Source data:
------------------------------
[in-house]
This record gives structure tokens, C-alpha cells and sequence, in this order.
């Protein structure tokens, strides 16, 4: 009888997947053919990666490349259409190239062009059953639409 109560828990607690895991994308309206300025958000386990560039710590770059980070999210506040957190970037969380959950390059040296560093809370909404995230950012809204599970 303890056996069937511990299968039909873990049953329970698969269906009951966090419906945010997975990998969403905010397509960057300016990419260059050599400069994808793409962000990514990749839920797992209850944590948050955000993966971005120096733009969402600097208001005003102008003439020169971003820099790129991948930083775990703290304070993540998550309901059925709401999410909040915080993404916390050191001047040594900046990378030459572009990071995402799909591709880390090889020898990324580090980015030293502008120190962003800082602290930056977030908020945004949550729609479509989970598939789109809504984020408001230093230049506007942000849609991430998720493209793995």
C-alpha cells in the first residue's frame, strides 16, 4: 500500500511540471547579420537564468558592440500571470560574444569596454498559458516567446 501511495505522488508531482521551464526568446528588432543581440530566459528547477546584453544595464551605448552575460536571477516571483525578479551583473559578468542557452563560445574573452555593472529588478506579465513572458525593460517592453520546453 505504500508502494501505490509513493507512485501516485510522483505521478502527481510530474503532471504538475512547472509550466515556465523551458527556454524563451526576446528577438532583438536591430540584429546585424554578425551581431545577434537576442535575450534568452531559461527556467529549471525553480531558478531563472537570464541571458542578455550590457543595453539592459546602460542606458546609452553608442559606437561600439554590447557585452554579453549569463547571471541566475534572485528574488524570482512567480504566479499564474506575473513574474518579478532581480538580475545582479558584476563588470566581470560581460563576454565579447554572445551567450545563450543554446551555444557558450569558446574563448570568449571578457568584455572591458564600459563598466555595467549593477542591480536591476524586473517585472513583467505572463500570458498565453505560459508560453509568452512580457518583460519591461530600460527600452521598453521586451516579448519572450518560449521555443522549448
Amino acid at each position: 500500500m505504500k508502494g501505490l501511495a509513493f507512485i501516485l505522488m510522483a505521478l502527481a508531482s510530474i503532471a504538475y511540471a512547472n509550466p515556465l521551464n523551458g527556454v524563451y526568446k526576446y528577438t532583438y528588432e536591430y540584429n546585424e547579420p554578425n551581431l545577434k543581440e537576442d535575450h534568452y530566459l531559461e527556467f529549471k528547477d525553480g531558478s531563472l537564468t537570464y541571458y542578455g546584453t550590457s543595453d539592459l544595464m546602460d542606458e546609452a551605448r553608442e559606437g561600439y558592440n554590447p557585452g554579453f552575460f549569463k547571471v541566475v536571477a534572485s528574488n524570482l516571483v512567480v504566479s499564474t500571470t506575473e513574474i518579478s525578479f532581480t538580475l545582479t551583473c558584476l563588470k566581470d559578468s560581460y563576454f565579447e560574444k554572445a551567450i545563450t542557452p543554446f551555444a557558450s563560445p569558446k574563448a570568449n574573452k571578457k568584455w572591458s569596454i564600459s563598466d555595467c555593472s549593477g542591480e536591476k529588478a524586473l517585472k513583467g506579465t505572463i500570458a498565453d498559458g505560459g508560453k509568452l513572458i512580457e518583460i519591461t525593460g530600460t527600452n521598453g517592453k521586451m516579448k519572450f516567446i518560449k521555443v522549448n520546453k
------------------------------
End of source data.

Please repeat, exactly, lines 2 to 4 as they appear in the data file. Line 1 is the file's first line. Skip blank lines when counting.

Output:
This record gives structure tokens, C-alpha cells and sequence, in this order.
């Protein structure tokens, strides 16, 4: 009888997947053919990666490349259409190239062009059953639409 109560828990607690895991994308309206300025958000386990560039710590770059980070999210506040957190970037969380959950390059040296560093809370909404995230950012809204599970 303890056996069937511990299968039909873990049953329970698969269906009951966090419906945010997975990998969403905010397509960057300016990419260059050599400069994808793409962000990514990749839920797992209850944590948050955000993966971005120096733009969402600097208001005003102008003439020169971003820099790129991948930083775990703290304070993540998550309901059925709401999410909040915080993404916390050191001047040594900046990378030459572009990071995402799909591709880390090889020898990324580090980015030293502008120190962003800082602290930056977030908020945004949550729609479509989970598939789109809504984020408001230093230049506007942000849609991430998720493209793995």
C-alpha cells in the first residue's frame, strides 16, 4: 500500500511540471547579420537564468558592440500571470560574444569596454498559458516567446 501511495505522488508531482521551464526568446528588432543581440530566459528547477546584453544595464551605448552575460536571477516571483525578479551583473559578468542557452563560445574573452555593472529588478506579465513572458525593460517592453520546453 505504500508502494501505490509513493507512485501516485510522483505521478502527481510530474503532471504538475512547472509550466515556465523551458527556454524563451526576446528577438532583438536591430540584429546585424554578425551581431545577434537576442535575450534568452531559461527556467529549471525553480531558478531563472537570464541571458542578455550590457543595453539592459546602460542606458546609452553608442559606437561600439554590447557585452554579453549569463547571471541566475534572485528574488524570482512567480504566479499564474506575473513574474518579478532581480538580475545582479558584476563588470566581470560581460563576454565579447554572445551567450545563450543554446551555444557558450569558446574563448570568449571578457568584455572591458564600459563598466555595467549593477542591480536591476524586473517585472513583467505572463500570458498565453505560459508560453509568452512580457518583460519591461530600460527600452521598453521586451516579448519572450518560449521555443522549448